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Marble Surface

Bring It On Set Design

When I decided to take a year abroad in the UK, I knew that I wanted to find a way to continue growing my themed entertainment skillset. One way I did that was by joining the nextgen showcase 10 month project. The other way I decided to do that was to apply to be on the set team for the University of Edinburgh's musical theatre student society. I got chosen to be the set designer and lead fabricator and so spent several months bringing my vision to life on a tight budget.

I was not fully satisfied with the final product to be completely honest. First, the venue did not have fly capabilities and so all set had to be stored backstage. Due to space limitations backstage sets that I had made, like the diner set, were cut. With advance knowledge of the space limitations backstage, I feel I could have better allotted my time, devoting more energy to sets that were not cut. Second, I did not coordinate well with the lighting team. This was their first time lighting flats and large set pieces (sets for this group had been essentially non-existent in the past) and I didn't know that, leading to poor calibration between the lights and set pieces. There was also miscommunication regarding a large back wall lighting structure that with better communication could have been integrated in a better way with the set. Lastly, between travel and adjusting to life and school overseas, I did not devote as much time and energy to making the set as I had with previous projects. 

All that being said, I'm still proud of the final product. I learned a lot from what I didn't like about my set and was still able to pull some good reviews:

"Abi Ehrlich has got the sound design spot on as have Ellie Anderson on costumes and Olivia Pierce on set design" --- All Edinburgh Theatre

"Staging for the show works exceptionally well with Olivia Pierce’s set design, which is simple, but always maintains that gym-hall aesthetic of the American bleachers and soft-wood floors." -- Corr Blimey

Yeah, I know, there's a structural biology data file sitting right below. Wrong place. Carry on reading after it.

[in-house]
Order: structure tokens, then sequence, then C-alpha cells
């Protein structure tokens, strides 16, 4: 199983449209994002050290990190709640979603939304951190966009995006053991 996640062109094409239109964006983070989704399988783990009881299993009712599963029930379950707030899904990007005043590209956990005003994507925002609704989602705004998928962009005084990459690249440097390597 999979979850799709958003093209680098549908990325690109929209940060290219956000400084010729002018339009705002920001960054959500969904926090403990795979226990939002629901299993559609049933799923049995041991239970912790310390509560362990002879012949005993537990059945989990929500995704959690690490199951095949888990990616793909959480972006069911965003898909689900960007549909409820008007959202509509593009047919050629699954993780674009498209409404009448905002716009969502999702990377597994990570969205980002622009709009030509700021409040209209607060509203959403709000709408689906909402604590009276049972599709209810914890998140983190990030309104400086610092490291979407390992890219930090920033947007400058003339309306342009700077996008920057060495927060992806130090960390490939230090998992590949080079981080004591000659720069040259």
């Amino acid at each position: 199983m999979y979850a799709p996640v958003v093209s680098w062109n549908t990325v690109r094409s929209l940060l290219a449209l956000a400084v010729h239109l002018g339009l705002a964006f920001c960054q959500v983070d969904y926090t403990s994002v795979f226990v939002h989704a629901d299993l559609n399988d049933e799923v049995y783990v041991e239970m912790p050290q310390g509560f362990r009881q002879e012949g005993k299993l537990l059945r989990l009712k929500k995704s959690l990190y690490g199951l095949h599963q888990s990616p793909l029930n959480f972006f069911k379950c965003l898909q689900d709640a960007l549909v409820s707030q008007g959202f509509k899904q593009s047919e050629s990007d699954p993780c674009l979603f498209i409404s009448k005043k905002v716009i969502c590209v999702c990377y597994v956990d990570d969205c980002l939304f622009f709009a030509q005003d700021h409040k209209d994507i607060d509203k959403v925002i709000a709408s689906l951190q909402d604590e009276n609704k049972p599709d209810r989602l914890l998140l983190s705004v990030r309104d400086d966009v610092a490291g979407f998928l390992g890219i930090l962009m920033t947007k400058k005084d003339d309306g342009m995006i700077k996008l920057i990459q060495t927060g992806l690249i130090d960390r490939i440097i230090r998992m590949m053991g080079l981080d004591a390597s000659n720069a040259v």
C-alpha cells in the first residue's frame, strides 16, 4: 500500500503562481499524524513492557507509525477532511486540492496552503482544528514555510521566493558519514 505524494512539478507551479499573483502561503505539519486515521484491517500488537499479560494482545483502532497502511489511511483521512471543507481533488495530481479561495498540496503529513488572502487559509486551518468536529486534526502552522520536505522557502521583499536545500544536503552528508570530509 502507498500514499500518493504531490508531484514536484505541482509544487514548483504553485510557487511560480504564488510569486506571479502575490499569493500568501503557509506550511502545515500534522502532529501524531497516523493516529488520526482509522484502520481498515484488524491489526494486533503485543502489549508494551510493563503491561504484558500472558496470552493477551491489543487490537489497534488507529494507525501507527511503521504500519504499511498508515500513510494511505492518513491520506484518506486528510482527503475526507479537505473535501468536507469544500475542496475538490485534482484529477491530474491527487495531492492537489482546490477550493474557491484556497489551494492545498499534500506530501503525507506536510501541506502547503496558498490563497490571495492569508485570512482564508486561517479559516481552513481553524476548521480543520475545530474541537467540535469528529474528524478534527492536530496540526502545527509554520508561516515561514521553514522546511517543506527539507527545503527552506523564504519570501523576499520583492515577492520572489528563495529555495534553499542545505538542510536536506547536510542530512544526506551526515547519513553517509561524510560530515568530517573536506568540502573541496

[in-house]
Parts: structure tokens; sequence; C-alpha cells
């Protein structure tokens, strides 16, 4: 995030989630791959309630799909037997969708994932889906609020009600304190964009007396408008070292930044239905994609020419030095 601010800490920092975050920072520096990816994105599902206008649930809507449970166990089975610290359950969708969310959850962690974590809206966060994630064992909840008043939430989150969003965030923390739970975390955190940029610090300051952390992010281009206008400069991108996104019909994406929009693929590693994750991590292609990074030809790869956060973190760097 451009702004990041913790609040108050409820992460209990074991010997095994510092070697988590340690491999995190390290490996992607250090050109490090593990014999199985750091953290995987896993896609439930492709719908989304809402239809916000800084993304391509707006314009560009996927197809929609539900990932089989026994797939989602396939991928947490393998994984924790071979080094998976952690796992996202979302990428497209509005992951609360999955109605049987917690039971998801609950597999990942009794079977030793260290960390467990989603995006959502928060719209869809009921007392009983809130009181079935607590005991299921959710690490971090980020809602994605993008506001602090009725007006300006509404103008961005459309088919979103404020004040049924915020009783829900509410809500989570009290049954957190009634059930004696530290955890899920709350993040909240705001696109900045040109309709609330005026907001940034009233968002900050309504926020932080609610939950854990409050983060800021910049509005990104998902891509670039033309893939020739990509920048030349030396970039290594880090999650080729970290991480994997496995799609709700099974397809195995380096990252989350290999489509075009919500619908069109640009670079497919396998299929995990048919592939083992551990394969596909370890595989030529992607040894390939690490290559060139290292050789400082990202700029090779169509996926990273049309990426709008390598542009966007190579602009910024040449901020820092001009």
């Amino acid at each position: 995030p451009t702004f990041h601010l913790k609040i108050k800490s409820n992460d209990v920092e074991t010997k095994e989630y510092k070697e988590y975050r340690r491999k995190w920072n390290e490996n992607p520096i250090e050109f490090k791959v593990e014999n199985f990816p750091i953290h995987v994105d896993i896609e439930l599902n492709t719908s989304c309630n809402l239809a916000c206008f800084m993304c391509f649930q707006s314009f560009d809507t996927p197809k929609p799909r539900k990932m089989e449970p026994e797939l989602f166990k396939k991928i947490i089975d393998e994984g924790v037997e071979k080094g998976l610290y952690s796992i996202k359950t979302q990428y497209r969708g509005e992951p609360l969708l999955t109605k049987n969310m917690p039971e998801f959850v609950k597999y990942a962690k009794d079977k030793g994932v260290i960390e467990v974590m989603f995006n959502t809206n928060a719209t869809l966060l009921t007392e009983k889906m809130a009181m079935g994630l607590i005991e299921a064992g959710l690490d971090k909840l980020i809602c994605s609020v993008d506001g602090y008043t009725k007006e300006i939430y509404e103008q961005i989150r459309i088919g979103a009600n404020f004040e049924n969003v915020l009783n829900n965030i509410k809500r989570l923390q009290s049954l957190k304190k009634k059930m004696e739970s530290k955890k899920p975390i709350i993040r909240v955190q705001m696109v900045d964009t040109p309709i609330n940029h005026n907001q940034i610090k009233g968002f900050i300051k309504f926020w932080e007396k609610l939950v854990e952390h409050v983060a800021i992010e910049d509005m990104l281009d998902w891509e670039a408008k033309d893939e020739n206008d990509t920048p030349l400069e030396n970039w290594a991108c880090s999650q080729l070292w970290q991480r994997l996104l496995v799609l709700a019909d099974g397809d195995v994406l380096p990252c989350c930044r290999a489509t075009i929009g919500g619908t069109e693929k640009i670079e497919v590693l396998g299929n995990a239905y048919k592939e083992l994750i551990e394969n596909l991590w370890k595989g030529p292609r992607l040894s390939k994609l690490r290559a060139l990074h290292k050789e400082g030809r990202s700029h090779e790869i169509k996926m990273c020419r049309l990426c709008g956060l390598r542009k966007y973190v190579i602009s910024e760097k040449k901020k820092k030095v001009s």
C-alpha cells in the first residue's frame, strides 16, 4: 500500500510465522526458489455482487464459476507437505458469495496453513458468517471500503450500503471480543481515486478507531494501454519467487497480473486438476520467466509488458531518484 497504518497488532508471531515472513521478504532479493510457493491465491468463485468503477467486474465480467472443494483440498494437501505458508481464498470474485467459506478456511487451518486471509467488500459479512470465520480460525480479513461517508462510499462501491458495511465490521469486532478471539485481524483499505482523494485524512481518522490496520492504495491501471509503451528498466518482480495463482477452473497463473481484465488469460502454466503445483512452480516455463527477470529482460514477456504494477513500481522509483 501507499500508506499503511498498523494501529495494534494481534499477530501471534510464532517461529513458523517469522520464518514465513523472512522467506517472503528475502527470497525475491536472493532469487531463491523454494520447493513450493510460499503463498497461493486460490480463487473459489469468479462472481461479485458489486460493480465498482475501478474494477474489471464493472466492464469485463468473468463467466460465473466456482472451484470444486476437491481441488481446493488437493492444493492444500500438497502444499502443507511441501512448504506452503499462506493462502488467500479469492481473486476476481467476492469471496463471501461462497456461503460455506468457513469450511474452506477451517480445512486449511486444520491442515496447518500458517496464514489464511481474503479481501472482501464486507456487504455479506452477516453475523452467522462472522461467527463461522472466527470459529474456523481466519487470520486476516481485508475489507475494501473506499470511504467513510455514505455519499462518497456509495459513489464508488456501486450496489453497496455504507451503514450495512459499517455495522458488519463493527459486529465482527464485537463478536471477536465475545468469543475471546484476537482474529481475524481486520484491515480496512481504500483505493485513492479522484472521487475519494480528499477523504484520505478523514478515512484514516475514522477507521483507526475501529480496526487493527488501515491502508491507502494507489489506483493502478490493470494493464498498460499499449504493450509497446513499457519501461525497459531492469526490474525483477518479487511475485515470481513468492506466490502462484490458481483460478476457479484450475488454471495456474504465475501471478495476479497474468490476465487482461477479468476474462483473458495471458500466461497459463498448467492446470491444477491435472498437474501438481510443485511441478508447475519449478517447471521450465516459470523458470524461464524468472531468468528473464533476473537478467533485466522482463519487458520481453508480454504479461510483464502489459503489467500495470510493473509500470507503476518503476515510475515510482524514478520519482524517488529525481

Planning

When I began the project, the production team did not have a vision for what aesthetic they wanted the set to have. I took the lead on developing the show's aesthetic, which I've been calling "2000s Disney Channel". With this idea and stipulations from the director in terms of when set would be on the stage and when she wanted room for dancing, I created a mood board, a procurement list, some set drawings, and a budget. From these planning documents, I was able to keep the building process organized. Below is a snippet from the later phases of the mood board, which was pretty informal as our set team was just 2 people.

Fabrication

All of the flat painting, set dressing, and the fabrication of a countertop that turns into a dancing platform, was done by me and my set assistant, with some painting help from the cast. Through this fabrication process I was able to grow my woodworking and scenic painting skills.  I take particular pride in all the details the set holds: the posters on the bedroom wall reference the last show the society did (legally blonde), the posters on the school wall are American Government posters (since the show is set in the US), and the chalkboard painted on the school wall can actually be written on with chalk, just to name a few of my favorite details.

Final Product

Below are some photos of the final set. There were 3 main "scenes" used throughout the show: the bedroom, the school, and the diner. Unfortunately the two diner flats were cut to save space backstage so only the counter was used. Additionally, the theatre was decorated with banners I made that set the stage for the Truman vs Jackson rivalry.

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